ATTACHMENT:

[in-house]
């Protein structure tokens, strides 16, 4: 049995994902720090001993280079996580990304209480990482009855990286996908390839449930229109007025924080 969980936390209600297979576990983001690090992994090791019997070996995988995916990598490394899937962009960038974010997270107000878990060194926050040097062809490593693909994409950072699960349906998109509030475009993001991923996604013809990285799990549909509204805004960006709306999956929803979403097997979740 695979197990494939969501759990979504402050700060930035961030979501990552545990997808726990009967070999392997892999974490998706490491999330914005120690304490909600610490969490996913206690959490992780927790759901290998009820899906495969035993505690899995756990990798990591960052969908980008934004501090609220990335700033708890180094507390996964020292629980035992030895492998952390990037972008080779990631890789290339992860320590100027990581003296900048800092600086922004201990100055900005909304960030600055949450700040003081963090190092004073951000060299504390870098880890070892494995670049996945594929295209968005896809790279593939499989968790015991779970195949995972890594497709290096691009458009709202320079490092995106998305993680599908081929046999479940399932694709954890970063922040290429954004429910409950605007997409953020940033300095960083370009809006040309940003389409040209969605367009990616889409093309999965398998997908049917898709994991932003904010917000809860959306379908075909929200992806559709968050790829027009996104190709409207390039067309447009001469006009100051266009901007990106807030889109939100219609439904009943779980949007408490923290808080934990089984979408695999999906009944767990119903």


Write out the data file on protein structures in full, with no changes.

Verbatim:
[in-house]
């Protein structure tokens, strides 16, 4: 049995994902720090001993280079996580990304209480990482009855990286996908390839449930229109007025924080 969980936390209600297979576990983001690090992994090791019997070996995988995916990598490394899937962009960038974010997270107000878990060194926050040097062809490593693909994409950072699960349906998109509030475009993001991923996604013809990285799990549909509204805004960006709306999956929803979403097997979740 695979197990494939969501759990979504402050700060930035961030979501990552545990997808726990009967070999392997892999974490998706490491999330914005120690304490909600610490969490996913206690959490992780927790759901290998009820899906495969035993505690899995756990990798990591960052969908980008934004501090609220990335700033708890180094507390996964020292629980035992030895492998952390990037972008080779990631890789290339992860320590100027990581003296900048800092600086922004201990100055900005909304960030600055949450700040003081963090190092004073951000060299504390870098880890070892494995670049996945594929295209968005896809790279593939499989968790015991779970195949995972890594497709290096691009458009709202320079490092995106998305993680599908081929046999479940399932694709954890970063922040290429954004429910409950605007997409953020940033300095960083370009809006040309940003389409040209969605367009990616889409093309999965398998997908049917898709994991932003904010917000809860959306379908075909929200992806559709968050790829027009996104190709409207390039067309447009001469006009100051266009901007990106807030889109939100219609439904009943779980949007408490923290808080934990089984979408695999999906009944767990119903």